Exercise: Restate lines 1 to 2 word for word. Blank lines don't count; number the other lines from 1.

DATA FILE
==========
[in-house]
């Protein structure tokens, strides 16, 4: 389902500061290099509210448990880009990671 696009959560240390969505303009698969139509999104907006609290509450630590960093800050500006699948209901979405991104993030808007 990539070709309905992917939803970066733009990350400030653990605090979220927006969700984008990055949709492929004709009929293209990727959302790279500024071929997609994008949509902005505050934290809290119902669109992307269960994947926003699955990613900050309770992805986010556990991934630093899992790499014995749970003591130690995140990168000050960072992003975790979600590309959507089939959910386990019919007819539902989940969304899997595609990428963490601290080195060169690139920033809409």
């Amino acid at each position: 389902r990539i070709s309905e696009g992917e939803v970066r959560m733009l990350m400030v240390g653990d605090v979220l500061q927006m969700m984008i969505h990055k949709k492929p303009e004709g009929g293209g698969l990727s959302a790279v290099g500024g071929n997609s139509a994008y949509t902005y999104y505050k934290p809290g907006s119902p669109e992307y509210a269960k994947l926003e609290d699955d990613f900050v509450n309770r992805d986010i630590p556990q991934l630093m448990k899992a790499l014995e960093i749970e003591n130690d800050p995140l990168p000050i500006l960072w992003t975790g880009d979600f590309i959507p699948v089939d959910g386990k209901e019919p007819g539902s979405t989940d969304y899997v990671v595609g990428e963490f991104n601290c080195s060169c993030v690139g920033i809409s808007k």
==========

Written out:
[in-house]
């Protein structure tokens, strides 16, 4: 389902500061290099509210448990880009990671 696009959560240390969505303009698969139509999104907006609290509450630590960093800050500006699948209901979405991104993030808007 990539070709309905992917939803970066733009990350400030653990605090979220927006969700984008990055949709492929004709009929293209990727959302790279500024071929997609994008949509902005505050934290809290119902669109992307269960994947926003699955990613900050309770992805986010556990991934630093899992790499014995749970003591130690995140990168000050960072992003975790979600590309959507089939959910386990019919007819539902989940969304899997595609990428963490601290080195060169690139920033809409």